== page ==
When should you start to save for a mortgage?
The challenge today is saving for a sizable deposit for a down payment and closing costs. Credit scores are critical, but so are income and assets when you are applying for a mortgage.
Home buyers are required to have at least 5% deposit of the home purchase price, although if you don’t want to purchase default insurance, then you’ll need at least 20% for a conventional mortgage.
There are several benefits to waiting until you have enough for a down payment of 20% or more before you purchase a home.
- Reduced mortgage payments
The more you put down on your home upfront, the smaller your mortgage payments will be. That could help your monthly budget. More important, you could save thousands of dollars in interest in the long run. For example, on a 30-year mortgage at 5% interest, putting an extra $10,000 into the down payment will save you $9,325 in interest payments over the life of the loan.
- Lower interest rate
Lenders often offer better interest rates to borrowers with a lower loan-to-value ratio, or the percentage of the purchase price that you’re financing. An increase in your down payment lowers the ratio and reduces the risk to the lender that you will be unable to pay your full loan balance. Lower interest rates can also save you money over the life of the mortgage.
- No mortgage-insurance fees
If you want to contribute a smaller down payment than the traditional 20%, most lenders require that you take out mortgage insurance. This insurance protects the lender in case you cannot pay your mortgage.
- Instant Equity Building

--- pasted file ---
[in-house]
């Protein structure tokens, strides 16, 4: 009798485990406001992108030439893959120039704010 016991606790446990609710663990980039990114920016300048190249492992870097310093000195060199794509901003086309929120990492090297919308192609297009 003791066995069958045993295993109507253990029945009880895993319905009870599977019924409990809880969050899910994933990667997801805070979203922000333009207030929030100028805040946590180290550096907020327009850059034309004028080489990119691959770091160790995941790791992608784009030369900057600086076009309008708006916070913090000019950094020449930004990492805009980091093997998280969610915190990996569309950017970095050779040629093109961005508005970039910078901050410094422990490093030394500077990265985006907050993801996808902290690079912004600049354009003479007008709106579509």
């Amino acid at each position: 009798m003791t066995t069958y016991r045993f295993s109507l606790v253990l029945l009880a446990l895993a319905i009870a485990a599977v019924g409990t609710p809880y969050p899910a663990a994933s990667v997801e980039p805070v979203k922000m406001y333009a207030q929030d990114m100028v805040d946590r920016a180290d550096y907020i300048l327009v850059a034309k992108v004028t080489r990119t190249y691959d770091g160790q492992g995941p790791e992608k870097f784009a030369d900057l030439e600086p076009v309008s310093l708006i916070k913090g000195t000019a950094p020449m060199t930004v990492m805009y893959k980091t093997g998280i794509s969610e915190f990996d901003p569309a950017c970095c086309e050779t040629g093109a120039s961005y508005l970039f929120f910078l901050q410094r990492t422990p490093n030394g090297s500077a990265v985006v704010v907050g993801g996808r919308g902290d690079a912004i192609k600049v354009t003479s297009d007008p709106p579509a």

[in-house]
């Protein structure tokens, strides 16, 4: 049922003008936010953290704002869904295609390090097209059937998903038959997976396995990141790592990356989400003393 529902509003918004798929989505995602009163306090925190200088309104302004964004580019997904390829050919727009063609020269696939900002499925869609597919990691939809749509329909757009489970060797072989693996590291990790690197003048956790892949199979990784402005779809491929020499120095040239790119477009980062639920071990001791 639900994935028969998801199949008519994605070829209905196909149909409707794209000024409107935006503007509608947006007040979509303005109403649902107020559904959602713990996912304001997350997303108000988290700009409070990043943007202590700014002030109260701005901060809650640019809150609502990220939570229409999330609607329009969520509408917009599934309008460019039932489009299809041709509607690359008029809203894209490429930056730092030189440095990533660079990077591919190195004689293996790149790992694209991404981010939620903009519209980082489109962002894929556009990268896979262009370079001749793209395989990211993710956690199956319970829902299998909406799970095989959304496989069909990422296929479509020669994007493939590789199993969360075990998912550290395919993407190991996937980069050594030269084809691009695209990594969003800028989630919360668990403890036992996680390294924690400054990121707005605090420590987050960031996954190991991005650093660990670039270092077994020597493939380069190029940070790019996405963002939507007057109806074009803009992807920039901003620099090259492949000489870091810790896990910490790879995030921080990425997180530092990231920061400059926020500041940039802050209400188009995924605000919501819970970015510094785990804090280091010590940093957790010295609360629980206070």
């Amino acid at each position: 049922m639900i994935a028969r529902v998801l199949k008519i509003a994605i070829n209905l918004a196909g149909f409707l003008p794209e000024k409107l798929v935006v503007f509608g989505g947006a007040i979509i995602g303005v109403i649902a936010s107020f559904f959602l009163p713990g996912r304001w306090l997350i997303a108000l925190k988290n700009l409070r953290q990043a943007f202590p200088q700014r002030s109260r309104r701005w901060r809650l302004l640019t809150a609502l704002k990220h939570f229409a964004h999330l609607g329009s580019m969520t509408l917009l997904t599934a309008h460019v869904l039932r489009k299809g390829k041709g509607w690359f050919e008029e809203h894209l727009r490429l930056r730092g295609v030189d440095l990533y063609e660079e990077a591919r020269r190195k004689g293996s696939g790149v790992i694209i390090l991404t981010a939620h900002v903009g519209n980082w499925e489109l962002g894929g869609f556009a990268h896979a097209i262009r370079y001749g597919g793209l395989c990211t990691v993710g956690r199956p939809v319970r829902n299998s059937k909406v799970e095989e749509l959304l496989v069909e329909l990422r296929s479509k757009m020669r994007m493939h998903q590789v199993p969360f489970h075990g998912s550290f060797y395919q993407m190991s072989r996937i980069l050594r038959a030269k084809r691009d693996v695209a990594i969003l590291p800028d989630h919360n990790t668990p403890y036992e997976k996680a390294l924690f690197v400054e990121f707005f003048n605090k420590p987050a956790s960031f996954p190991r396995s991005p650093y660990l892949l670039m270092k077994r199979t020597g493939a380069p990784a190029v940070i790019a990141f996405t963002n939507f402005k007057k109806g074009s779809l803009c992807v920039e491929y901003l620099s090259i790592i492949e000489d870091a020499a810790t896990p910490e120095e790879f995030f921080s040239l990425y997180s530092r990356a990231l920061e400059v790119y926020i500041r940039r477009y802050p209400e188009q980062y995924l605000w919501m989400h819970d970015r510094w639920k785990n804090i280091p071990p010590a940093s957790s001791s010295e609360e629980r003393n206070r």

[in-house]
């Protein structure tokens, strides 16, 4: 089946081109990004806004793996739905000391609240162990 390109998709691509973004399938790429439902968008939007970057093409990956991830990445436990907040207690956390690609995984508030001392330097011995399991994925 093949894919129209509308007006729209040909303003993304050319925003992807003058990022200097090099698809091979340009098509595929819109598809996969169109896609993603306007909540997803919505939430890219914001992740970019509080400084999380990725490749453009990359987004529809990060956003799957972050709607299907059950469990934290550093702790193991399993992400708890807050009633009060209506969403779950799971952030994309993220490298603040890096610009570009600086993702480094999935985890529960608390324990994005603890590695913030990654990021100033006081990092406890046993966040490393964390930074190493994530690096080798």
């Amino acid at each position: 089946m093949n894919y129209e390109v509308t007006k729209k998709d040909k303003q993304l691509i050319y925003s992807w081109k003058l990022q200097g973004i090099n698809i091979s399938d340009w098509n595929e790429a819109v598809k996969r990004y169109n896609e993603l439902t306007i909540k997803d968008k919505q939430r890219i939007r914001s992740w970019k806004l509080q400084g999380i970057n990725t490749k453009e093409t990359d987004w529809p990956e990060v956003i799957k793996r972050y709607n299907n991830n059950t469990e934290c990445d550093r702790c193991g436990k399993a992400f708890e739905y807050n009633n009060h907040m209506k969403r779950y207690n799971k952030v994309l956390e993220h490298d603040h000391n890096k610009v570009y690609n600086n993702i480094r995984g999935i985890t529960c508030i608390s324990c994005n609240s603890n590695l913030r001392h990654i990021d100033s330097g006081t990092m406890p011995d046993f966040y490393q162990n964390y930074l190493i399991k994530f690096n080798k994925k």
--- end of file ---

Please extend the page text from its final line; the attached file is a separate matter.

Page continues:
A significant down payment builds instant equity in your home. A 20%t down payment immediately puts equity into a property when you purchase it.
So, if you’re a first-time home buyer, how do you save for a down payment?
As a first-time buyer, you’ve got other things to consider, including:
- Your rental costs. (Are they higher or lower than your potential ownership costs?)
- Alternative uses for your down payment money. (Can you get a better return by investing down payment funds elsewhere?)
- The size of your emergency fund. (Home ownership comes with a laundry list of unexpected expenses.)
- Your economic stability and future earning power.
There are several ways to piece together a bigger down payment. You can:
- Cut your spending and reduce your credit card limits. You might want to consider asking your credit card company to reduce your overall limit as this will help boost the overall amount lenders will be willing to offer you.
- Get rid of debit! Carrying high levels of debt will reduce the overall amount lenders will be willing to offer you for a mortgage. Demonstrate to the lenders that you have responsibly made repayments on your credit cards.
- Sell old, unwanted items.
- Tap into the bank of mom and dad. Gifts from parents get a lot of young people started as home owners.
- Borrow from your RRSP under the Home Buyers’ Plan (HBP).
- Apply tax refunds and bonuses.
- Get rid of one car in a two-car household.
- Postpone a vacation for 18 months or more.
- Get a second job. Working a couple nights a week at a part-time job only puts extra cash in your account. It also decreases time and opportunity for you to go out and spend unnecessary money.
- Use municipal first-time home buyer grants when applicable (like this one in Saskatoon).
There are ways we can help you plan your down payment. Give us a call today at (306) 244-7755 or visit www.www.yourmortgagenow.ca